One of the surgeons will cradle it in his fingers while the machines tick and turn over and keep my father alive as they dig out the old valve and put in the new.

But my dad’s been through this before.

This time, he knows what kind of pain to expect.

What it’s gonna feel like as his breastbone tries to knit itself back together. As his heart learns how to work with its new and improved parts.

And he’s been in so much pain of late–from the angina, the neuropathy, the up-and-down of over a decade’s worth of drugs–that I wonder if the prospect of the old pain, the familiar one, seems less daunting. Perhaps even welcome, for all of its relative routine.

They were hopeful that the doctors would be able to find another way in, between his ribs or even through his groin. But no: more than ten years and four new arteries are in the way, all that delicate stitching making anything but a direct approach impossible.

There’s a lot he’s not telling us, my brother and I. Little hints pop up in conversation, shades that this operation is far more serious than he wants to say outright.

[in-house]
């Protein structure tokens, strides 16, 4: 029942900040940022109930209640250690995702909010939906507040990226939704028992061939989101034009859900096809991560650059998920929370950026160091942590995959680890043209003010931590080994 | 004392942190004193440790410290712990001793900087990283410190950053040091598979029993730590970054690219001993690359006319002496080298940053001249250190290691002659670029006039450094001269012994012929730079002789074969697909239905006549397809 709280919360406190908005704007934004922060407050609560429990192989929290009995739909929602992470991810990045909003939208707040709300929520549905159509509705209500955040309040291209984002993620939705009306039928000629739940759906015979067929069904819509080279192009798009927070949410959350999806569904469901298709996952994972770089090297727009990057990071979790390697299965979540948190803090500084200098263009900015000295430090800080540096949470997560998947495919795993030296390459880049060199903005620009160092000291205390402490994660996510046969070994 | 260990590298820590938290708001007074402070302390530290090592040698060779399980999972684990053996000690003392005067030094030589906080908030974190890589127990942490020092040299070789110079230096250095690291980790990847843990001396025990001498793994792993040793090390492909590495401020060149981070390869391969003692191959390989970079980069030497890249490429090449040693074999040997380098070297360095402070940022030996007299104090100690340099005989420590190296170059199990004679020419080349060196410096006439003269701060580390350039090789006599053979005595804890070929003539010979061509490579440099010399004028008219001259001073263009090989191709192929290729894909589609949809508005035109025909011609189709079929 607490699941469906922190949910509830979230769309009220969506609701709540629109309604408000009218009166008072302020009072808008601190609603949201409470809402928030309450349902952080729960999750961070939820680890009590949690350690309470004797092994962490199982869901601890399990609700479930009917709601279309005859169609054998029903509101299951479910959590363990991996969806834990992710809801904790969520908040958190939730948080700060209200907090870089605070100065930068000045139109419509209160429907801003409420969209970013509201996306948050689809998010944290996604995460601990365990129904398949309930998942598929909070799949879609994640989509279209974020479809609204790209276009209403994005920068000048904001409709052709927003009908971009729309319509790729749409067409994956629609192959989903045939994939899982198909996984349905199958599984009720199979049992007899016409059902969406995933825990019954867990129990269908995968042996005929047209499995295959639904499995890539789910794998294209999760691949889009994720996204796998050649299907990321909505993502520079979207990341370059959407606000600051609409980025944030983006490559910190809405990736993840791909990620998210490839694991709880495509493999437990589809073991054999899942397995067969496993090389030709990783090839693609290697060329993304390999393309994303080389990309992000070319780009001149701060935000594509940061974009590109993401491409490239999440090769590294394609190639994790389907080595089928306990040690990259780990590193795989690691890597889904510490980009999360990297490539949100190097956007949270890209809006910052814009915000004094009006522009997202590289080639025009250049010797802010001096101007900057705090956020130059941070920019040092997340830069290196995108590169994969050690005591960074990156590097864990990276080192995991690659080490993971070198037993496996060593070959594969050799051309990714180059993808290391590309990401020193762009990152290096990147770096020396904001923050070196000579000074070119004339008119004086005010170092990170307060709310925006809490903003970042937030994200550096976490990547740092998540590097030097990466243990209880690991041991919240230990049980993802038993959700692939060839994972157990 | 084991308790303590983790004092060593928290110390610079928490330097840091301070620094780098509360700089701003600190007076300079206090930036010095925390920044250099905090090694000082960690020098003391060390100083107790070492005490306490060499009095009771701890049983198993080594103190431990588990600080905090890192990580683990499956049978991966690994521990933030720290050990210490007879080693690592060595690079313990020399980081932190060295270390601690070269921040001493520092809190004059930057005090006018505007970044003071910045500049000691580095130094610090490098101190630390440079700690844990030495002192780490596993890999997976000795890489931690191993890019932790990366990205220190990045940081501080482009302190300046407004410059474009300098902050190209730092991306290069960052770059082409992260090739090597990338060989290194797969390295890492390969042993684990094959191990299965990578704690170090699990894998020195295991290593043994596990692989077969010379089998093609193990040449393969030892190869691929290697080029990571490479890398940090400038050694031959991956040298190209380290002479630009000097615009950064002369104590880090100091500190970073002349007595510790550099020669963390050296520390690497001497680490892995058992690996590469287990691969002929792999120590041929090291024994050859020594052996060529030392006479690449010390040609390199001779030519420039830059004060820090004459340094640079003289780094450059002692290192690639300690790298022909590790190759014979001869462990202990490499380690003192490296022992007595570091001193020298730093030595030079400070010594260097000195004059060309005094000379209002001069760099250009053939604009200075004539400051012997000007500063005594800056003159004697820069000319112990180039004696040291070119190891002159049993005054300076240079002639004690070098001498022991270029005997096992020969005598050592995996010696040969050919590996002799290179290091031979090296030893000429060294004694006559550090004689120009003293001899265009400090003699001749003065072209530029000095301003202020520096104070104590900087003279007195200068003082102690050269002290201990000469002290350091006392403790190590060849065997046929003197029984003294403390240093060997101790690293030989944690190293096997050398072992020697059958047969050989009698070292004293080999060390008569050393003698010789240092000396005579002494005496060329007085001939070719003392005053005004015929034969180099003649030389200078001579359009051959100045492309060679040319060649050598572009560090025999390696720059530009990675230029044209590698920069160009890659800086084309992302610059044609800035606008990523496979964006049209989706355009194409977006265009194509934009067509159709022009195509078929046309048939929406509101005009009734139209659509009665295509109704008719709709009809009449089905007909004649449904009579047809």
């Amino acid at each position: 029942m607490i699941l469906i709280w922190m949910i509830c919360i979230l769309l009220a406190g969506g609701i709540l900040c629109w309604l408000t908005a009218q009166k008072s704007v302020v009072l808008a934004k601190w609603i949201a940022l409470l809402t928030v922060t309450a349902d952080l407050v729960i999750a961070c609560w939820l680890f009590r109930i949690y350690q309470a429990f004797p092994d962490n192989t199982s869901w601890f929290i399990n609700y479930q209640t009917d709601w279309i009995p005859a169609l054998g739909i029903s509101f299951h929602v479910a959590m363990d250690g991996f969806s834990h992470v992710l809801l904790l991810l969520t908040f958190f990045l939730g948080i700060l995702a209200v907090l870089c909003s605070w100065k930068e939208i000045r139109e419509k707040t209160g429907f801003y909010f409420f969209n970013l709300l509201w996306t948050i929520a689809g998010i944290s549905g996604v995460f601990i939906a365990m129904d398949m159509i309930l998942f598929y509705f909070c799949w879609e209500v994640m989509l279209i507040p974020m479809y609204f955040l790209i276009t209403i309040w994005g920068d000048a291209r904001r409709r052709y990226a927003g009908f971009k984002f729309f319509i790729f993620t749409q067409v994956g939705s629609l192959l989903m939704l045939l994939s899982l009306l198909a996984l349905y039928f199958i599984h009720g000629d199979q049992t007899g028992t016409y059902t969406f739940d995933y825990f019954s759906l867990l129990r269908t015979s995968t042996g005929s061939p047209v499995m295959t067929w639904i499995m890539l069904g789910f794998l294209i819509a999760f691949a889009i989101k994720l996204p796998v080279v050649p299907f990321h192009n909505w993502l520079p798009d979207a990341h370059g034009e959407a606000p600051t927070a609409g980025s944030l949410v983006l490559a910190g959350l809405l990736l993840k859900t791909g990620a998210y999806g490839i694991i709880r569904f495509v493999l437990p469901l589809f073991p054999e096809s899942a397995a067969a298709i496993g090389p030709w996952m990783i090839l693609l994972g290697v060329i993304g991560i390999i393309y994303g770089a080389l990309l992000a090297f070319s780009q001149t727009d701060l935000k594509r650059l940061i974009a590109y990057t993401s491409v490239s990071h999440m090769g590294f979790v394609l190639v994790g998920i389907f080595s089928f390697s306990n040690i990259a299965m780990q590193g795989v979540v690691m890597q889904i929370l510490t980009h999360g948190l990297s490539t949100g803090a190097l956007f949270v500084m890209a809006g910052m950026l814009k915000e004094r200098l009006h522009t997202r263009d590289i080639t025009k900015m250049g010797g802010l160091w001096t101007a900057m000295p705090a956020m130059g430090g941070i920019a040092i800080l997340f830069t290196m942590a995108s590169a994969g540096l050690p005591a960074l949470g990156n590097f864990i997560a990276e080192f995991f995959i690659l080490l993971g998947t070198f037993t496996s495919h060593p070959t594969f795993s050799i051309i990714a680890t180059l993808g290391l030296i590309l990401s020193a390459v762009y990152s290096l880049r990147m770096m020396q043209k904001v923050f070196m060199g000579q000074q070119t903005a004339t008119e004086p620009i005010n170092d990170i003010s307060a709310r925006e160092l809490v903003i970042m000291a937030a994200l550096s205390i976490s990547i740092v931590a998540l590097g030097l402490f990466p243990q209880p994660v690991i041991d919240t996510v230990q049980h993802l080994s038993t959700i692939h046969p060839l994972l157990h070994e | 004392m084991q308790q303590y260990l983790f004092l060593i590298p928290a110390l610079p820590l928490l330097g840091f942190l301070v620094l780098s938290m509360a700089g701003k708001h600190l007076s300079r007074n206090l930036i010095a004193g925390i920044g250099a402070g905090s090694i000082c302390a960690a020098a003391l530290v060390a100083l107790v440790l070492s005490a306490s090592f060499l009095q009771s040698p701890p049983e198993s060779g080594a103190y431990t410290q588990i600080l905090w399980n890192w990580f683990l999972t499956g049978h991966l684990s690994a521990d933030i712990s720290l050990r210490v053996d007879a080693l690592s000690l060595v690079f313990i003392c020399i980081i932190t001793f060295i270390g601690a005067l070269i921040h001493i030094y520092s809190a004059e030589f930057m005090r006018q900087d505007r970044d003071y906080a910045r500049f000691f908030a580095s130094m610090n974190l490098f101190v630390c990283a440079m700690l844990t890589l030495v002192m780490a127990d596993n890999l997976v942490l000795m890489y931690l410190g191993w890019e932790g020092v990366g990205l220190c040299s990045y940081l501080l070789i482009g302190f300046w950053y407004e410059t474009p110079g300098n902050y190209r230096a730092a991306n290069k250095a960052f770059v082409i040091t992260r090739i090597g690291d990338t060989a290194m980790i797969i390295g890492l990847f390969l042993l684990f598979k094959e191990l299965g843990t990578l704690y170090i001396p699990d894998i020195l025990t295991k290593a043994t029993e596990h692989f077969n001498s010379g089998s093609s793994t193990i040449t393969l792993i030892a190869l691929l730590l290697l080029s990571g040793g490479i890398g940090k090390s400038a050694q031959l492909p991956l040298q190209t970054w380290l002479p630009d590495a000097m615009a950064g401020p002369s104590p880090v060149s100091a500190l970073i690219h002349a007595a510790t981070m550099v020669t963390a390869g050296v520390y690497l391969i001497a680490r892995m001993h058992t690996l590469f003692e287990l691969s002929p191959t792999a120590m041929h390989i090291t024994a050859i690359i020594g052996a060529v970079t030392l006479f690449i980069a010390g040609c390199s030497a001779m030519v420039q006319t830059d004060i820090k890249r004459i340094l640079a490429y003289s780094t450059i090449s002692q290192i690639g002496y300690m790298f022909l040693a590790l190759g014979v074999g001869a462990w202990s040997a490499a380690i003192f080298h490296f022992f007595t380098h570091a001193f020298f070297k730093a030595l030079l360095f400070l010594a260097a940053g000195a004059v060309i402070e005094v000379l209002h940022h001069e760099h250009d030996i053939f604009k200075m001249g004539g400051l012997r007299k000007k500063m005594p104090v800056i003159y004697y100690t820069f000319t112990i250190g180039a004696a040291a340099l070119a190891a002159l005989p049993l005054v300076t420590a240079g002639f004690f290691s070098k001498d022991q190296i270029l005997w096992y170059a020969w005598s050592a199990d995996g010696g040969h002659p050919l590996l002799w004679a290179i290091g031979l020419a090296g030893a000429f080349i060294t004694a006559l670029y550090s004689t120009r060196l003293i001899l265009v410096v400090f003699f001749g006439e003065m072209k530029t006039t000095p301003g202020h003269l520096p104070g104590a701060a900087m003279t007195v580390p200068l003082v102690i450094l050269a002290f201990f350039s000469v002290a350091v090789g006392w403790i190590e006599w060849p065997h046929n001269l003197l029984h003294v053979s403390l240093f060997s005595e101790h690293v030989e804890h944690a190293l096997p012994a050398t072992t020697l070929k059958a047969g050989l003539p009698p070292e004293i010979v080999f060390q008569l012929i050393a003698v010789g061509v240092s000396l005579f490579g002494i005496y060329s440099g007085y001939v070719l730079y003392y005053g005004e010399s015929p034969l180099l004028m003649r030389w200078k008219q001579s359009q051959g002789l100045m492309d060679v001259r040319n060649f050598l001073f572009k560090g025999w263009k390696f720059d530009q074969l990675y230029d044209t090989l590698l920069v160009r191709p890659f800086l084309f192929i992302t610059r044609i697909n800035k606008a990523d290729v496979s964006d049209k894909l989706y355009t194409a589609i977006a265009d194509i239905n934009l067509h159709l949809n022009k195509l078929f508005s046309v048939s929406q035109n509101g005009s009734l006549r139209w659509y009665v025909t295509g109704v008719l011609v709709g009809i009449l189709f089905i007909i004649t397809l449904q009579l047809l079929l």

It tells you something about us, our family, that we’re treating the prospect of heart surgery alone as something less than remarkable. As if it’s not “serious” enough on its own. Continue reading “See You”

The Hamster In My Head Needs A Break

Yeah, even this isn’t helping.

Had one of those days today when everything made me angry, when the world was too fucking loud for my own good, like needles on a chalkboard bad, all that sound.

I tried my regular tricks: tried writing, tried sleeping, tried noise-canceling headphones. Tried blasting AC/DC in the car, tried weak margaritas and pizza. Nothing’s worked.

So I’m resigned, I guess, to being a bundle of energy, a handful of quarters with no place to spend them, no ski-ball machines in sight.

To being a little pissed, a little jittery, a little out of my head for awhile until I can calm the fuck down. Take a breath and read something, really read it. Finish that story, all four of them that are floating around right now. Can kick off the anxiety and relax enough to get something done.

Until then, until when, I don’t know.

Know Your Squick

In which a post that started off quick and funny ends up long and angsty. 

One of the great things about slash fic is that it forces you to get to know your squick, those points at which the fic does something [to someone] that goes a step beyond what your personal fanon is willing to tolerate.